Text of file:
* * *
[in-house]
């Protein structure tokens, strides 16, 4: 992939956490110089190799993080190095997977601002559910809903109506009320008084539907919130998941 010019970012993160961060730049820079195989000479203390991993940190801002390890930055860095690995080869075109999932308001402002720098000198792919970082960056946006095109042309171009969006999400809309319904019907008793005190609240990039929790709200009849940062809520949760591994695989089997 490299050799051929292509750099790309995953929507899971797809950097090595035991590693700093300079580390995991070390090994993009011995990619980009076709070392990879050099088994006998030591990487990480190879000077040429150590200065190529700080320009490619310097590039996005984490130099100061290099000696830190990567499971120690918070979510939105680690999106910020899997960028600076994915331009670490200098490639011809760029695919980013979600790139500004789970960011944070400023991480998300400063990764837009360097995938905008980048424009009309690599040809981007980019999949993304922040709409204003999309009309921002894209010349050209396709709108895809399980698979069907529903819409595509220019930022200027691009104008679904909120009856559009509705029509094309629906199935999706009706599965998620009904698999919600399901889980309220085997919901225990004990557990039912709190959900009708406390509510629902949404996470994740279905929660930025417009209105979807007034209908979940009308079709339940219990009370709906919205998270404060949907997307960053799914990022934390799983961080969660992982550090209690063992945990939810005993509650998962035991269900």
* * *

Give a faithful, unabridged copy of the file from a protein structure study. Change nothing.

[in-house]
């Protein structure tokens, strides 16, 4: 992939956490110089190799993080190095997977601002559910809903109506009320008084539907919130998941 010019970012993160961060730049820079195989000479203390991993940190801002390890930055860095690995080869075109999932308001402002720098000198792919970082960056946006095109042309171009969006999400809309319904019907008793005190609240990039929790709200009849940062809520949760591994695989089997 490299050799051929292509750099790309995953929507899971797809950097090595035991590693700093300079580390995991070390090994993009011995990619980009076709070392990879050099088994006998030591990487990480190879000077040429150590200065190529700080320009490619310097590039996005984490130099100061290099000696830190990567499971120690918070979510939105680690999106910020899997960028600076994915331009670490200098490639011809760029695919980013979600790139500004789970960011944070400023991480998300400063990764837009360097995938905008980048424009009309690599040809981007980019999949993304922040709409204003999309009309921002894209010349050209396709709108895809399980698979069907529903819409595509220019930022200027691009104008679904909120009856559009509705029509094309629906199935999706009706599965998620009904698999919600399901889980309220085997919901225990004990557990039912709190959900009708406390509510629902949404996470994740279905929660930025417009209105979807007034209908979940009308079709339940219990009370709906919205998270404060949907997307960053799914990022934390799983961080969660992982550090209690063992945990939810005993509650998962035991269900």